Currently, registering for VAT and registering for Making Tax Digital for VAT are two separate processes, however it is expected that they will be integrated in the future. Until you have acquired your VAT number, you cannot join up for Making Tax Digital for VAT.

How do I register for VAT?

VAT registration can be done online for most firms. If you don’t, you’ll need to fill out VAT1. On GOV.UK, you can learn more about how to register for VAT in the United Kingdom.

When do I have to make VAT returns to HMRC and pay my VAT?

For the vast majority of firms, VAT returns must be submitted on a quarterly basis. In most cases, they must be submitted and paid for within one month and seven days of the end of the relevant period. A VAT return, for example, must be submitted by the 7th of August 2022 for the three months ending on 30 June 2022. From 30 September 2022 through 31 December 2022 through 31 March 2023, VAT returns must be filed every three months.

Most VAT returns are now required to be filed electronically under HMRC’s ‘Making Tax Digital’ system. See What Is Making Tax Digital For The VAT? for more information on how to file a VAT return in detail.

If you have a disability or live in a location where broadband is unstable, you may be eligible for an exemption from the requirement to file your VAT returns online. You should be able to file your tax returns even if you can’t. You should speak with someone at HMRC about this.

You may be able to utilise one of several different VAT schemes, all of which are briefly described in the part on GOV.UK titled “Different ways to account for VAT.”

Are there any simplified VAT schemes which may suit my business?

You may be allowed to adopt a simplified VAT scheme if your business has a certain sort of revenue and a certain amount of annual sales. The following table provides a brief overview of the most common VAT schemes used by self-employed enterprises, as well as links to additional information. Additional VAT schemes are available, which are described on GOV.UK under Different ways to account for VAT but are not included in the list below.

 

Scheme Eligibility Important points More information
Annual accounting Estimated VAT taxable turnover for next 12 months is £1.35 million or less. Submit one VAT return annually.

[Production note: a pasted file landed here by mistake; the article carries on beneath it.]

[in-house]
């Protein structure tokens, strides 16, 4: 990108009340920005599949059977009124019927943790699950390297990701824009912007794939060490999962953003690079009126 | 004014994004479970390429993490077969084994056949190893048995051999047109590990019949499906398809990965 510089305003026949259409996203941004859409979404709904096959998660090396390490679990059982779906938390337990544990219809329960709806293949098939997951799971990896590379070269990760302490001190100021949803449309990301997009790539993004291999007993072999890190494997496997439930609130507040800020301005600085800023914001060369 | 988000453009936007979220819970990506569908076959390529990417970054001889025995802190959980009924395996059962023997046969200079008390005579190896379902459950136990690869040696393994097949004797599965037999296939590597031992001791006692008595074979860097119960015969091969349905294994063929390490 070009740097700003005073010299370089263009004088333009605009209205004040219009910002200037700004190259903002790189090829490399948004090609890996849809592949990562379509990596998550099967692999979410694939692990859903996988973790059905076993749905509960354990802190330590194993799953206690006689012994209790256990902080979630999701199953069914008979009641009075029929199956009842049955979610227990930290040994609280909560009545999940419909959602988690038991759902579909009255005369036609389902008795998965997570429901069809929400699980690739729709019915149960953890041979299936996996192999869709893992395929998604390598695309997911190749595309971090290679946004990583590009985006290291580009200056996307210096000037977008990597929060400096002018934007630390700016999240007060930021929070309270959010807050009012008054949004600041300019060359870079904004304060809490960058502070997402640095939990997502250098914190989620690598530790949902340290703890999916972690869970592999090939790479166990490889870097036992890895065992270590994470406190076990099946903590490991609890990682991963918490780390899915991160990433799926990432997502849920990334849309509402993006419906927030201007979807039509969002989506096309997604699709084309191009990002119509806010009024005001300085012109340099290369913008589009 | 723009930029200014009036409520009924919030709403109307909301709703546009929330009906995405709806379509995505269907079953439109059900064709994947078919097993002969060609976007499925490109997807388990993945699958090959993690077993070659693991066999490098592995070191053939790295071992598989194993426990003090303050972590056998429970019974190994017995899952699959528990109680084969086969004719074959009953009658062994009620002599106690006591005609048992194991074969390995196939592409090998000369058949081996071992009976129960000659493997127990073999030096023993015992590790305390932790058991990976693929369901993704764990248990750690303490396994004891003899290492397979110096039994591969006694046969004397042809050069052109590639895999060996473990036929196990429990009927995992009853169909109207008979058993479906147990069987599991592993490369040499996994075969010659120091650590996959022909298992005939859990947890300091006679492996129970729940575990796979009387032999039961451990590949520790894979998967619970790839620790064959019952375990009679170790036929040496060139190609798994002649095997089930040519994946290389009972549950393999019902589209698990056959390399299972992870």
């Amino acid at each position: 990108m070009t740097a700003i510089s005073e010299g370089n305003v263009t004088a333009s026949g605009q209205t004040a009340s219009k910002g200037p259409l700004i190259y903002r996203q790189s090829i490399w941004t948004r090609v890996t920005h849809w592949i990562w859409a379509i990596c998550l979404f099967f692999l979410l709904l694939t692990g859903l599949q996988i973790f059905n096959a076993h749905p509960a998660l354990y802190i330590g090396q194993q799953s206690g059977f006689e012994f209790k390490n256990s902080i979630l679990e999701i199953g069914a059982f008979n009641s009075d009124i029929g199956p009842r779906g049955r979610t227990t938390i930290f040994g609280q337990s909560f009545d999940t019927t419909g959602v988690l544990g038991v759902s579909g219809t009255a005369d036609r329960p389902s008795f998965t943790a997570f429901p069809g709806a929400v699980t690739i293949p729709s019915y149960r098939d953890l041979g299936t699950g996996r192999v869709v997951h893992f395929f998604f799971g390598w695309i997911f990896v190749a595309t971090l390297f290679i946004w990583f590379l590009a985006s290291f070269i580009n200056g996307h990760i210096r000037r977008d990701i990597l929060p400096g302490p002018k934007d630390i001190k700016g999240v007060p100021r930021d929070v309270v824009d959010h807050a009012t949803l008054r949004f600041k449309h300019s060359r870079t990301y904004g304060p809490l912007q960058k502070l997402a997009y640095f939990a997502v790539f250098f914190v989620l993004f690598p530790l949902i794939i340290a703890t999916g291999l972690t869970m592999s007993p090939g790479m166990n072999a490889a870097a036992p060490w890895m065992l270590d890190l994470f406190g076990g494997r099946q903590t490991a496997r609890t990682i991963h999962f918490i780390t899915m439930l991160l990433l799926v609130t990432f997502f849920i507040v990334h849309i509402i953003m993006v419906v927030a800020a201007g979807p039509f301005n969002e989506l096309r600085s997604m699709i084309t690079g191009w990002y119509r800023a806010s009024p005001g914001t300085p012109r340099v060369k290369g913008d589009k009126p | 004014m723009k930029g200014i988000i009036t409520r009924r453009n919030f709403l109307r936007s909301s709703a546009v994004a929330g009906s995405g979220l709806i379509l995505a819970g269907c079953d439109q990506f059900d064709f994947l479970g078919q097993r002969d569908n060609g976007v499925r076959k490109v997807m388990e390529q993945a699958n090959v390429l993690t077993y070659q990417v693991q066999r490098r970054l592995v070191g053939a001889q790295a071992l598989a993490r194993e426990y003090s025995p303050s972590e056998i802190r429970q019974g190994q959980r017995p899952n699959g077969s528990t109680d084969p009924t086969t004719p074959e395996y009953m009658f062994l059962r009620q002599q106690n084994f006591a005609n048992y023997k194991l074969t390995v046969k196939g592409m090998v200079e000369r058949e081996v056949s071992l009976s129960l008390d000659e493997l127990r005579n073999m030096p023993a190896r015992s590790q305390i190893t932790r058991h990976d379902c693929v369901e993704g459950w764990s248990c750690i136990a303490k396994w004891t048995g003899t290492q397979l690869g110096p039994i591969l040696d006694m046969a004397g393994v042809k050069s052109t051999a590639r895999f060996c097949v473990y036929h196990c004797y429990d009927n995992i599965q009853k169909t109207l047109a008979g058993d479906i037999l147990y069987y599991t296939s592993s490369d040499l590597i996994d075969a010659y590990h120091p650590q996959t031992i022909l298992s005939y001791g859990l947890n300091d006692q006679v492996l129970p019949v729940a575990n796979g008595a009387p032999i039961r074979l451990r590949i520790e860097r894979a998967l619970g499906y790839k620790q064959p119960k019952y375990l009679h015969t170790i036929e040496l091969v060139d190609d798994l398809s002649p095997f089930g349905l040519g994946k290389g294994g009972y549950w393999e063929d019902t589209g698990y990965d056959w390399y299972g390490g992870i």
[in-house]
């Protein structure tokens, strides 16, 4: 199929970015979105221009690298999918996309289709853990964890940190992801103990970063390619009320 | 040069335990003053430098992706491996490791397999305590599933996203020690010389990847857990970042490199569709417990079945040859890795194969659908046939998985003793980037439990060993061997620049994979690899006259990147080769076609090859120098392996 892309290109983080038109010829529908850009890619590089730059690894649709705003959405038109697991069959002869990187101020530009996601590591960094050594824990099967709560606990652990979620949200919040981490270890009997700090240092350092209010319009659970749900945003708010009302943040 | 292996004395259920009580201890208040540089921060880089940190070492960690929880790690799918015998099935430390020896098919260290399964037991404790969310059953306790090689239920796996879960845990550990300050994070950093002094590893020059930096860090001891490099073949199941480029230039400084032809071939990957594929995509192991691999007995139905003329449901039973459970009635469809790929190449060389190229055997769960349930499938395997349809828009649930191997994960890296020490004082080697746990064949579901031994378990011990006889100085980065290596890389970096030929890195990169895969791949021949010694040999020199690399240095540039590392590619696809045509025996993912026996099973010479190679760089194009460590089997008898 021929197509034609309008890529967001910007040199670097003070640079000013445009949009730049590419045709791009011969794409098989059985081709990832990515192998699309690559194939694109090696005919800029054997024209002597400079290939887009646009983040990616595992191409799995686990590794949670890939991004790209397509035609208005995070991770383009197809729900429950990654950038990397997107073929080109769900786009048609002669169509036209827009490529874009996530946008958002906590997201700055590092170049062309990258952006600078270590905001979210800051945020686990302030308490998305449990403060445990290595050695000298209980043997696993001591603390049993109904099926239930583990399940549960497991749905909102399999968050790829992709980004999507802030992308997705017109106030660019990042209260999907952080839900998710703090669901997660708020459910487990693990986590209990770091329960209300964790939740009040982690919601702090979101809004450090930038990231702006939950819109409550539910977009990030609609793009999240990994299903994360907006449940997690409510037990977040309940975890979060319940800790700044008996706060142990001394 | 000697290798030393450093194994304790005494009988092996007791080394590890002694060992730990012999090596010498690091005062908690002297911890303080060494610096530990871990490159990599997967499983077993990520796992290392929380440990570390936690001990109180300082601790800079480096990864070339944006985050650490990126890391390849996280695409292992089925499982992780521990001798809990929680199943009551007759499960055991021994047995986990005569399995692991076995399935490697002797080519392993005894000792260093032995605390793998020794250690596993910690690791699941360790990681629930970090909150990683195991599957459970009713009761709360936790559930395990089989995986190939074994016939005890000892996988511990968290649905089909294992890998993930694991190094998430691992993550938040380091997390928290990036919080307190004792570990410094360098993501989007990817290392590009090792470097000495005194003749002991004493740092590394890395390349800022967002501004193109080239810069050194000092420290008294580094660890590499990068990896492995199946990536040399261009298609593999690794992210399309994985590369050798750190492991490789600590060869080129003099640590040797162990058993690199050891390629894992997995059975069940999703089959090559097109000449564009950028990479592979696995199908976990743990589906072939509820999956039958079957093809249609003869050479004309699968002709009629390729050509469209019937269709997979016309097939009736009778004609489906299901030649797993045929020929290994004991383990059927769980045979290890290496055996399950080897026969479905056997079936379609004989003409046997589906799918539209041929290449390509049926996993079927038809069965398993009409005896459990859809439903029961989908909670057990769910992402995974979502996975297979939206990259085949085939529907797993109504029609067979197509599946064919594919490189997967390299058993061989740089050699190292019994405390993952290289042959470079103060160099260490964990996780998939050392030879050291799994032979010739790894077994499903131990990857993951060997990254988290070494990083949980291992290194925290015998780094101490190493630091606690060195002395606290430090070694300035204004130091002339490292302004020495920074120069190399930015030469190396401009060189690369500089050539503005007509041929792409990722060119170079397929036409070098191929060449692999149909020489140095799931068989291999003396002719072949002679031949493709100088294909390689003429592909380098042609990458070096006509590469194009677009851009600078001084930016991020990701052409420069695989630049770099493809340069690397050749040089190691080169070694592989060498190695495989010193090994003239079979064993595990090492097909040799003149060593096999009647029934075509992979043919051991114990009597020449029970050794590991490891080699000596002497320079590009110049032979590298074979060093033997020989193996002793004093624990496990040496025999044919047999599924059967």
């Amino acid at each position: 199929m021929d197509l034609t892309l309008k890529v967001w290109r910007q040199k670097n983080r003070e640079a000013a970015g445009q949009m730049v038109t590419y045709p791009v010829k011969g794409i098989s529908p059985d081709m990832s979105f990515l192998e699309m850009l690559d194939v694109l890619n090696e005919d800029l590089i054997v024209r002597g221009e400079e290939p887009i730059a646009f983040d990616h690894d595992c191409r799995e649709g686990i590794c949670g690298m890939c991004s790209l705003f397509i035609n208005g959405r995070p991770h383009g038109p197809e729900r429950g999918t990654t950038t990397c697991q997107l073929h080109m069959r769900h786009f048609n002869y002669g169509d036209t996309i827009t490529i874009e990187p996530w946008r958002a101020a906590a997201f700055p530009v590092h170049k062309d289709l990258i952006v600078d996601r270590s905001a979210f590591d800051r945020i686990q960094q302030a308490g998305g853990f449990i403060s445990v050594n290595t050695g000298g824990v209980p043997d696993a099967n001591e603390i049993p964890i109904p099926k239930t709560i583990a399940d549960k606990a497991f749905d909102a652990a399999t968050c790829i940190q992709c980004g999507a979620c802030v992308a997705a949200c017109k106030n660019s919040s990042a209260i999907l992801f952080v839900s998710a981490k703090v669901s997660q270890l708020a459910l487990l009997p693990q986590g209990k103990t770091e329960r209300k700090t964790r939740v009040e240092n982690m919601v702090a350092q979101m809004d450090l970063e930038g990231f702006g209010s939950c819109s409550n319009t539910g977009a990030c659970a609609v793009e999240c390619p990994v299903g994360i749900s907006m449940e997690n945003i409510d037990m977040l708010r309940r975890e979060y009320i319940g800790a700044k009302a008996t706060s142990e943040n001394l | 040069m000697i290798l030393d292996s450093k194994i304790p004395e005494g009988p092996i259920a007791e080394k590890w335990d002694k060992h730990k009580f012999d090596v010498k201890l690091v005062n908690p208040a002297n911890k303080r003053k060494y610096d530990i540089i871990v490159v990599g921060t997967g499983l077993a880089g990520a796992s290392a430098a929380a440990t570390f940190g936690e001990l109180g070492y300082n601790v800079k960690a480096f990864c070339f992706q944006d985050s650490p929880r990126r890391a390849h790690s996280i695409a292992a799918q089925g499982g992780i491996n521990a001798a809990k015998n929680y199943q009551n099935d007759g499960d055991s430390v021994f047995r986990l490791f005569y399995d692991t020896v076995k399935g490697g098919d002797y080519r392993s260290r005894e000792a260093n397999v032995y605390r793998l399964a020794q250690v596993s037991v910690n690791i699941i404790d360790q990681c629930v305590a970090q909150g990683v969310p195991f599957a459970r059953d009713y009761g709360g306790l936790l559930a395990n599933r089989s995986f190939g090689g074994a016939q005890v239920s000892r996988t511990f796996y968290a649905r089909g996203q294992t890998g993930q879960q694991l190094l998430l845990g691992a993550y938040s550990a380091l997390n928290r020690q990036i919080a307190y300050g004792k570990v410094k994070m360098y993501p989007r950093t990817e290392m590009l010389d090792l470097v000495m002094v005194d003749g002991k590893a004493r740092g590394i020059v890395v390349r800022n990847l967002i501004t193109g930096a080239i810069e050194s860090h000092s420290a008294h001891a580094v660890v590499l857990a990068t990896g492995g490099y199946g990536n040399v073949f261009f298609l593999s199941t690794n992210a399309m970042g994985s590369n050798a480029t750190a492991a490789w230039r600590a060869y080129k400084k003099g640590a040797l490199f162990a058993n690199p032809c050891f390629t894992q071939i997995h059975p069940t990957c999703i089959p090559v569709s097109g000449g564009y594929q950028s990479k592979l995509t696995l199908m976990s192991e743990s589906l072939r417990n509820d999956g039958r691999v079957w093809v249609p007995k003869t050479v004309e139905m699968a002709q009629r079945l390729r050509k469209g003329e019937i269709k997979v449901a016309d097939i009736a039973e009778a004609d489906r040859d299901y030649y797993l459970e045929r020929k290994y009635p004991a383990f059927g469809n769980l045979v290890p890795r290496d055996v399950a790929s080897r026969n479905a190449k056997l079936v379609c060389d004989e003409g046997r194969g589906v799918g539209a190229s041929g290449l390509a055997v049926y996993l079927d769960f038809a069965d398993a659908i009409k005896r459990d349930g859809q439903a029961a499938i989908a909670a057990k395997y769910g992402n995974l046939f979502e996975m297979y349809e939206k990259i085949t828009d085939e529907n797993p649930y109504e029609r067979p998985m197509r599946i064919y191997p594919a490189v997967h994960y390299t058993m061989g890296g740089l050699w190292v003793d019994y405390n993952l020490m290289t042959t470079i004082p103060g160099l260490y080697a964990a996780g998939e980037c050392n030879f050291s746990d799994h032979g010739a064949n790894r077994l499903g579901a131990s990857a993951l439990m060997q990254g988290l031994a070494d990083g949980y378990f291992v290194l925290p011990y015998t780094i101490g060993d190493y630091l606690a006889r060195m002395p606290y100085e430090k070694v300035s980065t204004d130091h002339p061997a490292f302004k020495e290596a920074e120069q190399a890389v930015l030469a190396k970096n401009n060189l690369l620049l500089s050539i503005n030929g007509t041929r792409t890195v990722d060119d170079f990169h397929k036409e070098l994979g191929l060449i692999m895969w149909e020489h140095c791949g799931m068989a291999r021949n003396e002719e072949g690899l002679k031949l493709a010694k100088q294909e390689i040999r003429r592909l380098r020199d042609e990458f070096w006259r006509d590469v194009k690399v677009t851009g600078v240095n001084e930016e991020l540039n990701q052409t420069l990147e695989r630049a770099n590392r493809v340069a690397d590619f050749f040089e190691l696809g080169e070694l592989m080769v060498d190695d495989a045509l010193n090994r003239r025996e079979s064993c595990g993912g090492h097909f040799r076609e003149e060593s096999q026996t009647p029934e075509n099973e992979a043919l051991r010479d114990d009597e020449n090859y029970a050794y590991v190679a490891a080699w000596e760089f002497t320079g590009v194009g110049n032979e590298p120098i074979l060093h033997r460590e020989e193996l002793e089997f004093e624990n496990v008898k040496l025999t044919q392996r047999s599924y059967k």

Make advanced VAT payments during the year.

Not suitable if you anticipate regular VAT repayments.

See GOV.UK.
Cash accounting Estimated VAT taxable turnover for next 12 months is £1.35 million or less. VAT is calculated on actual cash receipts and payments rather than based on invoice dates. See GOV.UK.
Flat rate Estimated VAT taxable turnover for next 12 months is £150,000 (excluding VAT) or less. Pay VAT based on a fixed percentage of your sales, the percentage used depends on the business sector and you may also have to consider the amount of business expenditure incurred on ‘relevant goods’.

Do not claim VAT back on purchases except certain capital assets costing over £2,000.

What happens if I pay my VAT late or submit my VAT return late?

VAT non-compliance is punishable by a wide range of penalties. GOV.UK has further information.

As of January 1, 2023, the penalty system has been revamped and new rules will take effect. This page will be updated soon with details about the new system.

What records do I need to keep for VAT?

As a general rule, you should maintain all of the paperwork related to your VAT return for at least six years. When it comes to keeping records, GOV.UK provides thorough instructions.

Making Tax Digital for VAT was implemented in April 2019 and brought with it several adjustments to VAT record keeping regulations. Keep part of your records in digital format if you have to follow the Making Tax Digital for VAT guidelines. The new regulations are explained in detail in our section on digital recordkeeping.

When do I no longer need to be VAT registered?

Your VAT registration must be cancelled when you cease business operations if your company is registered for VAT (unless you have sold your business as a going concern and the new owner has kept the same VAT registration number, but you should take professional advice in this situation). A penalty may be imposed if you fail to terminate your VAT registration within 30 days of ending your business. Form VAT7, which is available on GOV.UK, can be used to notify HMRC of your VAT registration status.

If you anticipate your VAT taxable turnover will fall below the deregistration level of £83,000 in the following 12 months, you can voluntarily cancel your VAT registration.

Deregistration can be found in HMRC’s Deregistration Manual, as well as GOV.UK, which provides information on cancelling your registration and submitting your final VAT report.

You must preserve your VAT records for six years after cancelling your VAT registration.

Where can I get further information on VAT generally?

VAT information may be found on GOV.UK, including information on deadlines for filing and payment, recovering VAT, VAT inspections, partnerships, and using VAT online services.

GOV.UK has a selection of webinars and e-learning tools provided by HMRC to assist you better understand VAT.